What was Pixvana?

Pixvana was a VR Video tech startup from 2016-2019 that built a cloud virtual reality video processing, streaming, and editing software suite SPIN Studio. The company was based in Seattle WA and had traction with large media companies that used its platform to build consumer facing media streaming apps. As the 2015-2018 VR market cycle crashed (Microsoft and Google canceled their consumer headset plans, Meta/Oculus adoption faltered) and consumer VR adoption failed to breakthrough to meaningful usage, Pixvana built enterprise training tools. Ultimately the VR market proved “too-early” and development of Pixvana was shuttered in late 2019.

Pixvana SPIN Studio had comprehensive features to process raw VR video camera files and prepare them for very high quality streaming to headsets at 8k+ resolutions. The app was capable of massive parallel rendering with cloud GPU instances, so that a task that might require 10hrs to render on a single workstation class PC, could be distributed to 100+ nodes and rendered in just minutes.

Some of the core features are shown below, for posterity.

SPIN Play was the headset playback app available in the many VR app stores (Windows, Oculus, Google, iOS, etc.) that could be programmed/skinned with playlists of videos and interactive programs developed using SPIN Studio. The app could be synced over-the-wire and then run in offline mode, which allowed for very efficient management of fleets of headsets. If you had 50 headsets that you wanted to prepare for an event or trade-show, for example, you could prepare content and deploy/update on the fleet, using SPIN Studio and SPIN Play.
Pixvana SPIN Studio included both 180 degree and 360 degree camera “stitching”, wherein multiple video files from camera-rigs could be uploaded and “solved” to formats ready for streaming to VR headsets.
Parallel processing in the cloud was achieved by “sharding” jobs to multiple rendering nodes. Here dozens of clips are being rendered on 100s of individual GPU and CPU nodes in AWS cloud. Rendering this same set of clips on a high-end workstation would take 100x time. This sort of “cloud-first” approach to manipulating large media files was novel for its time, and remains a yet-to-come technology for video processing in 2023.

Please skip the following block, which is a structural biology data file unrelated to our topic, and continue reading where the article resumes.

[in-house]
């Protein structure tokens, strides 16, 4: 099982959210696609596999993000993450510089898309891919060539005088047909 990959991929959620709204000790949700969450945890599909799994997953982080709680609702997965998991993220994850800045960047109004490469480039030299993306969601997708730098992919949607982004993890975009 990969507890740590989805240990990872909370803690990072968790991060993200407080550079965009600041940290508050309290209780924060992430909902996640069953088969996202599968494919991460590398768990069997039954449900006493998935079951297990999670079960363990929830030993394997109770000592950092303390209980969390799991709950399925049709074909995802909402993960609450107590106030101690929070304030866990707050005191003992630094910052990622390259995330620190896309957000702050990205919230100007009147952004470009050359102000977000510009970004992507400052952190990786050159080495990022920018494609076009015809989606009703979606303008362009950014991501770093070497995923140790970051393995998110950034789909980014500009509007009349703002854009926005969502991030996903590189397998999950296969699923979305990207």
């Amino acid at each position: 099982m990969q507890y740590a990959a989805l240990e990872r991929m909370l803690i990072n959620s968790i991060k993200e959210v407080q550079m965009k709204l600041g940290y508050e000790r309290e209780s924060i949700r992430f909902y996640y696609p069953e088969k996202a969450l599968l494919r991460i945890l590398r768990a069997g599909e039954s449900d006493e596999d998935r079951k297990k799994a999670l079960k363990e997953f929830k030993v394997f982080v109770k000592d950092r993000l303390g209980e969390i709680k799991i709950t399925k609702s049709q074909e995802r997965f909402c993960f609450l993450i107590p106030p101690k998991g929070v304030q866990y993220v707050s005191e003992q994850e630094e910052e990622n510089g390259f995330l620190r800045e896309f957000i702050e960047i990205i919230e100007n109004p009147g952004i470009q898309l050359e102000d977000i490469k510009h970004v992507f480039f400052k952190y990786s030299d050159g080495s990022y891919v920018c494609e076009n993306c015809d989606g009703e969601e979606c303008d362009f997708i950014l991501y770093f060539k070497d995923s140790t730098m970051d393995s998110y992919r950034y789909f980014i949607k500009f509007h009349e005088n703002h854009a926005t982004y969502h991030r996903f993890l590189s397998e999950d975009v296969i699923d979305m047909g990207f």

Getting VR video onto headsets was a complex mess and many startups built video-players with varying approaches to “theater-mode” — a way to organize, deliver, and control playback on VR headsets to controlled groups of viewers (such as for training curriculums). Pixvana SPIN Studio had many features to target individual headsets with specific content and playlists, to gather analytics of how that content was viewed, and to allow for a proctor/guide to set-up group viewing–a requirement for enterprise applications such as training in VR.
Pixvana SPIN Studio’s most innovative and exciting features were it’s in-headset video editing capabilities. Tools for trimming, sequencing, and adding interactive graphics/text to VR video programs were layered on the cloud administration of files and interactive files. Users could put on a headset, edit while in VR viewing the content at high quality, then immediately publish/share to other headsets–since all of the data was in the cloud at all times.

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